Schnittke selected a number of the original songs of the Monk of Salzburg (c.1350-1410), Friedrich von Sonneburg, Alexander Meister, Heinrich von Meissen (d.1318), Neidhard von Reuenthal (c.1180-1240), Walther von der Vogelweide (c. 1170-1230) and Wolfram von Eschenbach (d.1220). He distributed the fragments of these songs to 52 singers divided into ten groups of 3-6 people plus 2 groups of soloists. “I set the task to limit myself with only montage work without changing any note of these songs” – Schnittke wrote in his program note for the premiere performance.

Example 2. The opening of the ‘Minnesang’ (from the composer’s manuscript)

Schnittke Minnesang The Beginning.jpg

He did not want to use the choir in its usual way, but suggested to disperse the singers on the stage and around it or to perform the piece somewhere, but not in a concert hall. As Schnittke stated: “I wanted to create a picture of some magic act, which is based on this music. And the middle Hochdeutsche text, incomprehensible now even for Germans, which I left unchanged, has no importance here — it is transformed into phonemes, and does not express any plot, but rather creates some mood”.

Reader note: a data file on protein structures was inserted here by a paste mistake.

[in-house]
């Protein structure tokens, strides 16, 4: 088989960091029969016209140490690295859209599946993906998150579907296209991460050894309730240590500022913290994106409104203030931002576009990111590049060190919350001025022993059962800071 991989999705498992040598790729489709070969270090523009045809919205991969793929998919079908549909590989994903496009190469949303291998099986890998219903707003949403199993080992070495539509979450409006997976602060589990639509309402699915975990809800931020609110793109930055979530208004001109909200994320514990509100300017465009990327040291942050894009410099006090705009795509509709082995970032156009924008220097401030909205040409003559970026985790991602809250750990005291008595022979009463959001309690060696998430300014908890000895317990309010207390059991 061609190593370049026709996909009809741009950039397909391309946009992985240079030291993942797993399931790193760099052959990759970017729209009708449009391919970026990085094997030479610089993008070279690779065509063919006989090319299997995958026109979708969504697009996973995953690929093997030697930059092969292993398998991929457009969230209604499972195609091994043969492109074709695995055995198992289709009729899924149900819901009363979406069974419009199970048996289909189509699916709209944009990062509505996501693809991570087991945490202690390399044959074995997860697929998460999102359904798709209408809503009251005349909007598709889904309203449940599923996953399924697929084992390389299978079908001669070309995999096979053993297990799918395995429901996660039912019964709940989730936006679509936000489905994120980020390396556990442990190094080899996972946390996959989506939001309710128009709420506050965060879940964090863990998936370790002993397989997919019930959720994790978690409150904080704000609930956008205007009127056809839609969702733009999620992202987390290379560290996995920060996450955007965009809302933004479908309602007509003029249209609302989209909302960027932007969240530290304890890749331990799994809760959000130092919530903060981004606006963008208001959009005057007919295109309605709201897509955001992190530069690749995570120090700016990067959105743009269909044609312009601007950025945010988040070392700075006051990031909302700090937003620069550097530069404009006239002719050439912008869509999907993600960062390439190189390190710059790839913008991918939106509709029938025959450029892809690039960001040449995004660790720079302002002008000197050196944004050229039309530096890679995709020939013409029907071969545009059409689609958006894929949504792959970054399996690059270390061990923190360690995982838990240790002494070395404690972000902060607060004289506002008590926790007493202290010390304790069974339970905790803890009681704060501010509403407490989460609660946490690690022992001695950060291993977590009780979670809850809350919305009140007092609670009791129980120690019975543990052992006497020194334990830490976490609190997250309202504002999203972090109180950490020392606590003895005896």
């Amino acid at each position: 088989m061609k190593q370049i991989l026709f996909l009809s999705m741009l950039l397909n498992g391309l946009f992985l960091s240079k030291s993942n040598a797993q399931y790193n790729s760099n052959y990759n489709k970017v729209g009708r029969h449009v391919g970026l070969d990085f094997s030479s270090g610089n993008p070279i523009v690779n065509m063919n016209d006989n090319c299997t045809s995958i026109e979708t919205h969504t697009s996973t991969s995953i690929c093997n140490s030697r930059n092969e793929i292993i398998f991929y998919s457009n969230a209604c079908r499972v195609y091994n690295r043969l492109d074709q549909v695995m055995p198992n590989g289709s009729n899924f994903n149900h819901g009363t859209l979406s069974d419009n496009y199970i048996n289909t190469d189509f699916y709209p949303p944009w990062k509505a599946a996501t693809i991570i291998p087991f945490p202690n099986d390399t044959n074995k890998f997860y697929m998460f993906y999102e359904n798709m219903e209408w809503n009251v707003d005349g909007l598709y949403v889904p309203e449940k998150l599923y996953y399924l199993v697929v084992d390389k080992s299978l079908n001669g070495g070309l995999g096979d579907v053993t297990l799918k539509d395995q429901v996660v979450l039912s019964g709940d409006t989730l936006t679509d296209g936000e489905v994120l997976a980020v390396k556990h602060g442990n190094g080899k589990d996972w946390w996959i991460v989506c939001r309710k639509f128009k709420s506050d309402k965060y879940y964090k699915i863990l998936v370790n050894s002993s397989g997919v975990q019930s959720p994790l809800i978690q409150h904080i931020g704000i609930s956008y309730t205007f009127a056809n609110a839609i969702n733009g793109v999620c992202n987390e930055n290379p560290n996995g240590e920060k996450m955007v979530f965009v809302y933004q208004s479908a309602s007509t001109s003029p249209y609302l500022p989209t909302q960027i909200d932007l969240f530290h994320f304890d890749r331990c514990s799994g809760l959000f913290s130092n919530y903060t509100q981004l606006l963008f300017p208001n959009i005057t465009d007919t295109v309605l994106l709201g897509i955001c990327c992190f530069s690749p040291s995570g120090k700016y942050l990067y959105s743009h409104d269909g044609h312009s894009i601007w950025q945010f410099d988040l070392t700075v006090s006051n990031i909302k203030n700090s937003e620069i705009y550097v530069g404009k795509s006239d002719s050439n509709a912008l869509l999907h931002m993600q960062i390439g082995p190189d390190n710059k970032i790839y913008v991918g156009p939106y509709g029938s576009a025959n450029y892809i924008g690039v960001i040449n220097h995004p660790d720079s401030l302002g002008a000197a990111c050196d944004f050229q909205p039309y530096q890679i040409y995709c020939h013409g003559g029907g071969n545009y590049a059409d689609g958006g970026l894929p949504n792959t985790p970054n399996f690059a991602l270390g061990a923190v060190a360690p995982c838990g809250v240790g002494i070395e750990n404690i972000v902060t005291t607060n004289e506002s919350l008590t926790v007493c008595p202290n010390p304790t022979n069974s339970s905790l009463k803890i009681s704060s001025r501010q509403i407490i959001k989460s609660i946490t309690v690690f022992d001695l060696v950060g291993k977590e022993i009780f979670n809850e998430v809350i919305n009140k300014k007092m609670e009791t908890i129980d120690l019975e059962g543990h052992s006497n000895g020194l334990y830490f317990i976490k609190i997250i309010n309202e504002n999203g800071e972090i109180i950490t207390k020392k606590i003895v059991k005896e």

Already in the Finale of his First Symphony (1972), Schnittke had a similar experience — working with borrowed musical material. There he took a number of Bach’s Chorales, and made them sound simultaneously in a rich clustering C major. Here he chose a Dorian “white keys” D minor, exploring the exquisite multi-voiced diatonic textures based on the multi-storey unison canons for at least 15 minutes before a noticeable modulation into C major with a huge climax on C. After that a two-minute coda written in quiet c-minor follows, suggesting a charming tonal contrast to the main body of the piece.

The paradox of this composition is that the score looks extremely complicated, but it sounds amazingly simple and attractive. But its simplicity is very different to the simplicity of the language of the ‘Concerto for Mixed Chorus’, which convincingly expresses very profound and complicated ideas and feelings, and where every smallest gesture and every motive is very significant and powerful. And the piece ‘Voices of Nature’ is also different: its innocent intuitive simplicity and astonishing laconism is capable of showing beauty in its greatest possible scale like ‘a World in a Grain of Sand’.

© D. Smirnov-Sadovsky, September 2001

The Notes

  1. Another version of this article was published in the Booklet as a sleeve note for the CD Schnittke, Choir Concerto, Minnesang, Voices of Nature, Holst Singers, Stephen Layton, Hyperion, 2001 Compact Disc CDA67297 (English).
  2. Naum Isaevich Grebnev (Наум Исаевич Гребнев 1921 — 1988) — Russian poet and translator.